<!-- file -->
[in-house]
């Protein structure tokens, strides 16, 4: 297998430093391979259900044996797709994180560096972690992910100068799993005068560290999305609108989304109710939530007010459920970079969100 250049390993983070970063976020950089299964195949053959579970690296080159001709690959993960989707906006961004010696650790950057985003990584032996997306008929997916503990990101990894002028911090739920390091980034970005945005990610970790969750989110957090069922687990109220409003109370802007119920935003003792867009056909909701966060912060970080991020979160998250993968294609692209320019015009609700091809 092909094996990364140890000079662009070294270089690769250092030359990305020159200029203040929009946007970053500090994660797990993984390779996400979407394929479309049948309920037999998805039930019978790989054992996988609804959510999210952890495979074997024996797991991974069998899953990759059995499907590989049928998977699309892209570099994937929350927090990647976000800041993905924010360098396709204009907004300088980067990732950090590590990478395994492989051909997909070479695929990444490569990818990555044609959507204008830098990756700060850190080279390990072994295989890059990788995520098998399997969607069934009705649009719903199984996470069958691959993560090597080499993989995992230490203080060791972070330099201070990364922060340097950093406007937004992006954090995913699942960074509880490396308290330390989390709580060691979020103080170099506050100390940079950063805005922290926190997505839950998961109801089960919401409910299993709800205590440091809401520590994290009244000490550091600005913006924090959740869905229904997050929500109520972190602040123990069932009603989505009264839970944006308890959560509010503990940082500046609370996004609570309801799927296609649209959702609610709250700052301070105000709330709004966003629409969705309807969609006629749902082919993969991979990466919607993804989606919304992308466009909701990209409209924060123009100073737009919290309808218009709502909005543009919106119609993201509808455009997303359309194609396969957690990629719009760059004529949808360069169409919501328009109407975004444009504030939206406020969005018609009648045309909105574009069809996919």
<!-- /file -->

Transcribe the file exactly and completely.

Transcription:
[in-house]
């Protein structure tokens, strides 16, 4: 297998430093391979259900044996797709994180560096972690992910100068799993005068560290999305609108989304109710939530007010459920970079969100 250049390993983070970063976020950089299964195949053959579970690296080159001709690959993960989707906006961004010696650790950057985003990584032996997306008929997916503990990101990894002028911090739920390091980034970005945005990610970790969750989110957090069922687990109220409003109370802007119920935003003792867009056909909701966060912060970080991020979160998250993968294609692209320019015009609700091809 092909094996990364140890000079662009070294270089690769250092030359990305020159200029203040929009946007970053500090994660797990993984390779996400979407394929479309049948309920037999998805039930019978790989054992996988609804959510999210952890495979074997024996797991991974069998899953990759059995499907590989049928998977699309892209570099994937929350927090990647976000800041993905924010360098396709204009907004300088980067990732950090590590990478395994492989051909997909070479695929990444490569990818990555044609959507204008830098990756700060850190080279390990072994295989890059990788995520098998399997969607069934009705649009719903199984996470069958691959993560090597080499993989995992230490203080060791972070330099201070990364922060340097950093406007937004992006954090995913699942960074509880490396308290330390989390709580060691979020103080170099506050100390940079950063805005922290926190997505839950998961109801089960919401409910299993709800205590440091809401520590994290009244000490550091600005913006924090959740869905229904997050929500109520972190602040123990069932009603989505009264839970944006308890959560509010503990940082500046609370996004609570309801799927296609649209959702609610709250700052301070105000709330709004966003629409969705309807969609006629749902082919993969991979990466919607993804989606919304992308466009909701990209409209924060123009100073737009919290309808218009709502909005543009919106119609993201509808455009997303359309194609396969957690990629719009760059004529949808360069169409919501328009109407975004444009504030939206406020969005018609009648045309909105574009069809996919």